noun (used with a plural verb)
- slag cement,
- slag down,
- slag heap
Origin of slacks
verb (used with object)
verb (used without object)
Origin of slack1
Origin of slack2
Examples from the Web for slacks
Sitting at the desk was a man in his mid- to late 40s, balding, conventionally dressed in slacks and an Oxford shirt, no tie.Writing a Novel: Even Making It Up Requires Research|Ridley Pearson|July 16, 2014|DAILY BEAST
The corollary being, if she slacks off, even a teensy bit, anything that goes wrong is her fault.Medicine Bedevils Pregnant Women With Too Many Warnings About Risk|Lenore Skanazy|October 26, 2013|DAILY BEAST
There were the bodies of fourteen men, dressed in bloodied djellabahs or in shirts and slacks.U.N. Ambassador Designate Samantha Power’s Greatest Journalistic Hits|Caitlin Dickson|June 6, 2013|DAILY BEAST
Amongst other things I sent home my 'slacks,' and never wore them again in France.Q.6.a and Other places|Francis Buckley
Lorinda, in slacks and an old sweater, was so engrossed in feeding the flames that she did not hear when her name was called.Whispering Walls|Mildred A. Wirt
Frederick entered the Mess with a decided sea-roll, hitched his slacks and berthed himself on the starboard settee.
"Of course I shall put in a claim for the slacks," I murmured.
He was on horseback, in slacks and in his shirt-sleeves; to live in one's shirt sleeves is a very common custom this weather.At Ypres with Best-Dunkley|Thomas Hope Floyd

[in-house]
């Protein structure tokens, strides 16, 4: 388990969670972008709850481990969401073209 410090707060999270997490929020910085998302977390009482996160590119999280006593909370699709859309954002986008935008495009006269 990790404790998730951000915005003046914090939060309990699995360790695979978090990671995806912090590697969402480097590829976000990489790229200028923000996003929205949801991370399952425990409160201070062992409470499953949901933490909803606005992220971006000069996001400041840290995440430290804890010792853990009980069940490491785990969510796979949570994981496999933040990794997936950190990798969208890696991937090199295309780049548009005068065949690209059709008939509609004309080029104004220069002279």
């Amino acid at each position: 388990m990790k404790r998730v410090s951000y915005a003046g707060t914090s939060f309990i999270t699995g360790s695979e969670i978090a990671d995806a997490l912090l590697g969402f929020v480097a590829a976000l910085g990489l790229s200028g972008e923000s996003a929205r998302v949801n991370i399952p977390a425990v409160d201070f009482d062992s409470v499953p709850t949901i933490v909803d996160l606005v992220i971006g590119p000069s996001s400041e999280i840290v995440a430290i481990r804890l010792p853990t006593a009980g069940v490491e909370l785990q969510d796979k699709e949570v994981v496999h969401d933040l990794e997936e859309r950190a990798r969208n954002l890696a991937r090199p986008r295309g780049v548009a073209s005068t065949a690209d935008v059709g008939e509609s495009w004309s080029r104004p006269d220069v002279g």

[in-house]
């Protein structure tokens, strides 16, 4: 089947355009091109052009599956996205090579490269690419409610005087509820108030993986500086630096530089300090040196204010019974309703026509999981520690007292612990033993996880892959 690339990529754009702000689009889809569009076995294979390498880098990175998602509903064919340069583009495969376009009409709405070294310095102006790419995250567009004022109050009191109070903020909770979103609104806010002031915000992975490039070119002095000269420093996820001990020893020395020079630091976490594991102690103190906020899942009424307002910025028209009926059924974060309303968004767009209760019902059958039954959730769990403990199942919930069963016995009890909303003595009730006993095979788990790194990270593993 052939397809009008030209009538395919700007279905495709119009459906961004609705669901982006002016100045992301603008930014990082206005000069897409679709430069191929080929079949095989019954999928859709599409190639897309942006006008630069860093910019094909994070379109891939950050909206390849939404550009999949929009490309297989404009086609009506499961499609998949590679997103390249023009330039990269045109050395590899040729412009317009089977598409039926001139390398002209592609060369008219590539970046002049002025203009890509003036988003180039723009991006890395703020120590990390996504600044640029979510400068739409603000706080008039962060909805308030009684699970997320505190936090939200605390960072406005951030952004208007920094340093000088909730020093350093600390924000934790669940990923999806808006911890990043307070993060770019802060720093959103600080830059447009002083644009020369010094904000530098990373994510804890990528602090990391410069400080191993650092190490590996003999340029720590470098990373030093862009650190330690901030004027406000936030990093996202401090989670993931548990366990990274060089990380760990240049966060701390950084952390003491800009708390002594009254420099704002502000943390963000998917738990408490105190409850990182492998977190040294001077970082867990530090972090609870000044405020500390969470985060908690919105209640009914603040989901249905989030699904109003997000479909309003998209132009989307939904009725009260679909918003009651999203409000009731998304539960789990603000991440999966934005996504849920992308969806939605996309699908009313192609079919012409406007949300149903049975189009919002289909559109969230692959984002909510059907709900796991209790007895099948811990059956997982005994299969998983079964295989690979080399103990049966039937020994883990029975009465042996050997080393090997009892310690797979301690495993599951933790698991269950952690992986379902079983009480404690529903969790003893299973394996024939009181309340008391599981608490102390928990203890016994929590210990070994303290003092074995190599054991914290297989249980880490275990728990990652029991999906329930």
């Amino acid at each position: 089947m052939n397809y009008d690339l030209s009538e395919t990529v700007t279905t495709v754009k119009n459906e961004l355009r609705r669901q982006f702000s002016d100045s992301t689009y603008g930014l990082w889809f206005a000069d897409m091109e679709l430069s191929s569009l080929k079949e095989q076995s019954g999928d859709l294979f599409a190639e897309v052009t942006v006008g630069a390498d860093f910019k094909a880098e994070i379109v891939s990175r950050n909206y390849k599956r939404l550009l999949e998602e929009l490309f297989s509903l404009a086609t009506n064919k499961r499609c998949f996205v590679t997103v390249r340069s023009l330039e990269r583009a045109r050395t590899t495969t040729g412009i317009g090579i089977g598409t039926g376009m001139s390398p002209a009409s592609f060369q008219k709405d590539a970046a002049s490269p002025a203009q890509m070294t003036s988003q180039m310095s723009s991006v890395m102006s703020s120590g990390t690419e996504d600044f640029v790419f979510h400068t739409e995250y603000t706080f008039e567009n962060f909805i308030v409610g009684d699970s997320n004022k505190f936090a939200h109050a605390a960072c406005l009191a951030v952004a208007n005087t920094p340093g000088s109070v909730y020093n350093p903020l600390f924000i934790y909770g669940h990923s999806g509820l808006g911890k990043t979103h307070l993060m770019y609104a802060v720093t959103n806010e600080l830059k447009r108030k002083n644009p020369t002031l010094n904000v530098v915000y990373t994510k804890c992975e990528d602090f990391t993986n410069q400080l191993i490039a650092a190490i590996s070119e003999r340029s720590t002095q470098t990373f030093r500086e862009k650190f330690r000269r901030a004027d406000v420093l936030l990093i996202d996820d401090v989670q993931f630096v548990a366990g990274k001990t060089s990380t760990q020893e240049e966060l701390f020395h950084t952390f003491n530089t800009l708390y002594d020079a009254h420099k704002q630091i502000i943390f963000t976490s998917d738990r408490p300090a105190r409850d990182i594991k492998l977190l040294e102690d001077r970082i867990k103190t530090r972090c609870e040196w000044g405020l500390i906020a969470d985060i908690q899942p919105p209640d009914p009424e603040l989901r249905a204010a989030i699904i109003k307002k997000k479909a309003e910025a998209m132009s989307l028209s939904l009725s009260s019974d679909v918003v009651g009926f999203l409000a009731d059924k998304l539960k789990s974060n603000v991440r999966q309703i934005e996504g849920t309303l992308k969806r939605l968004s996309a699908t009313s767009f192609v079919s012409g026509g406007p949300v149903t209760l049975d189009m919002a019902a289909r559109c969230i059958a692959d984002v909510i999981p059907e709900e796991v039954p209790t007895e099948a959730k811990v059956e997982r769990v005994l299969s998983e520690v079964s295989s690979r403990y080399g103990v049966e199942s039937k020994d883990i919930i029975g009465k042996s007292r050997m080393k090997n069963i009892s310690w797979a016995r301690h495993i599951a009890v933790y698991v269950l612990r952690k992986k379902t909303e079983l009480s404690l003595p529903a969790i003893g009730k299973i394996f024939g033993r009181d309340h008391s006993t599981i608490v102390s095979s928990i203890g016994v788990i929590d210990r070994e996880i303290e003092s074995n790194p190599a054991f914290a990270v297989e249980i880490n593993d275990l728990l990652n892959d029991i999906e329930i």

- a patch of water without current
- a slackening of a current
Word Origin for slack
Word Origin for slack
Old English slæc "remiss, lax, characterized by lack of energy, sluggish, indolent, languid; slow, gentle, easy," from Proto-Germanic *slakas (cf. Old Saxon slak, Old Norse slakr, Old High German slah "slack," Middle Dutch lac "fault, lack"), from PIE root *(s)leg- "to be slack" (see lax).
Sense of "not tight" (in reference to things) is first recorded c.1300. As an adverb from late 14c. Slack-key (1975) translates Hawaiian ki ho'alu. Slack water (n.) "time when tide is not flowing" is from 1769. Slack-handed "remiss" is from 1670s. Slack-baked "baked imperfectly, half-baked" is from 1823; figuratively from 1840.
"coal dust," mid-15c., sleck, of uncertain origin, probably related to Middle Dutch slacke, Middle Low German slecke "slag, small pieces left after coal is screened," perhaps related to slagge "splinter flying off metal when it is struck" (see slag (n.)).
early 14c., "cessation" (of pain, grief, etc.), from slack (adj.). Meaning "a cessation of flow in a current or tide" is from 1756; that of "still stretch of a river" is from 1825. Meaning "loose part or end" (of a rope, sail, etc.) is from 1794; hence figurative senses in take up the slack (1930 figuratively) and slang cut (someone) some slack (1968). Meaning "quiet period, lull" is from 1851. Slacks "loose trousers" first recorded 1824, originally military.
1510s, "to moderate, make slack," back-formed from slack (adj.) after the original verb veered into the specialized sense of slake. Meaning "be remiss, inactive or idle, fail to exert oneself" is attested from 1540s; current use is probably a re-coining from c.1904 (see slacker, and cf. Old English slacful "lazy," sleacmodnes "laziness"). Related: Slacked; slacking.